VIVE LA MAMELLE

MarianneViewed as the latest faux-pas by a French politician in the Silly Season’s ongoing Burkini debate, the comment of France’s Prime Minister Manuel Valls that the Republic’s Britannia-like national symbol Marianne is a more accurate portrayal of Gallic freedom than an imposed veil because her breasts are bared has ignited another episode of controversy. Marianne ironically tends to be painted or sculpted with her head covered, and though the headgear is the Phrygian cap associated with 1789, a covered head is surely something France’s female Muslim population could relate to. But it is Marianne’s breasts that are the contentious issue here.

Perhaps the most famous artistic interpretation of Marianne is in Eugene Delacroix’s allegorical painting ‘Liberty Leading the People’ – and yes, her tits are out for les gars. Painted in 1830, it celebrates the July Revolution of the same year, which saw the overthrow of Charles X. One more revolution eighteen years later saw the forced abdication of his usurper, Louis-Philippe, and Marianne was invoked yet again. A familiar figure on the pre-Euro French coins the Centime and the Franc, Marianne also became something of a pop culture icon in the late twentieth century when the likes of Brigitte Bardot and Catherine Deneuve were used as models for her.

The bare-breasted version of Marianne was always favoured by radicals; it implied a wave of female emancipation that had relevance in 1789, when women had helped spark the uprising in the first place and were eventually rewarded with progressive legislation unique in Europe. The Napoleonic era saw the erosion of these hard-won civil rights, though Marianne herself remained a regular embodiment of liberated womanhood whenever the revolutionary spirit took hold of the country – as it frequently did throughout the nineteenth century.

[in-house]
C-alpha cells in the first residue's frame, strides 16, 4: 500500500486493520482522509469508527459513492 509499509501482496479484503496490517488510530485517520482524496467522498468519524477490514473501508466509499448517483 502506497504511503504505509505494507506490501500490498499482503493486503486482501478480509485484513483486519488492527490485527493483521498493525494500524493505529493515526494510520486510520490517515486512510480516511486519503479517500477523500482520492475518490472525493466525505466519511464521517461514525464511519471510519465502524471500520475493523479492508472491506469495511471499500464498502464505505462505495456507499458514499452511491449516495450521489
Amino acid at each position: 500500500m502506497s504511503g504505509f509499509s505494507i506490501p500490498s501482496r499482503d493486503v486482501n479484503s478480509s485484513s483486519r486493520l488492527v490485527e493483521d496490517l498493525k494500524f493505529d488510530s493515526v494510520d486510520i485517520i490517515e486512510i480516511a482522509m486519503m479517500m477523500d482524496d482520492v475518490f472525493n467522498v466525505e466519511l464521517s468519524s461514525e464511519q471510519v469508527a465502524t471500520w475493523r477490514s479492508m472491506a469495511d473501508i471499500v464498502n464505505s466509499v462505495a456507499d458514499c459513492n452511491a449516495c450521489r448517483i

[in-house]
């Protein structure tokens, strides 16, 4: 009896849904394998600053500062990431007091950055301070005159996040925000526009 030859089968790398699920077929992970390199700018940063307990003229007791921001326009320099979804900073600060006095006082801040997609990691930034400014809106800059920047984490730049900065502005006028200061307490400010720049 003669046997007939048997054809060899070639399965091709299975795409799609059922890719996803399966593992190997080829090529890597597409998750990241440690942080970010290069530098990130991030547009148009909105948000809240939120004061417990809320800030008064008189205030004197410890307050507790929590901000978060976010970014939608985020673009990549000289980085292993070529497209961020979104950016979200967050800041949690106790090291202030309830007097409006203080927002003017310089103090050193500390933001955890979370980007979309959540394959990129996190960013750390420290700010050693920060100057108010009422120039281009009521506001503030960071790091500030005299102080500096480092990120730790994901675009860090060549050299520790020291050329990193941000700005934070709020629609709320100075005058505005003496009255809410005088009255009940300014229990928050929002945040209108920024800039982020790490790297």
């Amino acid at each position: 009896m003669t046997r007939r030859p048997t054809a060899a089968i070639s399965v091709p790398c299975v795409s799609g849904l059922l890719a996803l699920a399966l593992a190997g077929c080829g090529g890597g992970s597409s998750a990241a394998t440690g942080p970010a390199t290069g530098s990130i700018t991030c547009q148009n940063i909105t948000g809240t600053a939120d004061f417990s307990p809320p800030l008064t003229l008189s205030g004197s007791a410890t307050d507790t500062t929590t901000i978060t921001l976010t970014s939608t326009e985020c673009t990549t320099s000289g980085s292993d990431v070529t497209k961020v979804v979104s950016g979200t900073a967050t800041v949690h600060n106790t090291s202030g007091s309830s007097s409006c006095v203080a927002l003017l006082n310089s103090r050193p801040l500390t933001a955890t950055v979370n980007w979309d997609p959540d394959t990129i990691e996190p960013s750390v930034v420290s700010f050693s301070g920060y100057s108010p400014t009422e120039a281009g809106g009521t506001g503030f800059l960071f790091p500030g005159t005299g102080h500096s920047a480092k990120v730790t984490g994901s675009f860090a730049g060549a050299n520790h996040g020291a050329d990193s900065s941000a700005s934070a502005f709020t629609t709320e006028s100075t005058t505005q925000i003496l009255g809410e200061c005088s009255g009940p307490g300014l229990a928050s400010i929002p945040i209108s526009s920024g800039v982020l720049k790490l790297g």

The nation that popularised topless sunbathing clearly regards the bare breast in a different light to its old nudge-nudge wink-wink enemy on the other side of the Channel, though the French PM’s opinion has not chimed with some of his countrywomen. Female French historian Mathilde Larrere labelled Monsieur Valls’ comment as ‘moronic’, yet both points of view seem to reflect a wider debate regarding the naked breast that stretches way beyond France. If we put the endless contrasting attitudes towards public breast-feeding to one side, last weekend’s Go Topless Day in New York was a good example of the double standards surrounding that awful word, ‘empowering’.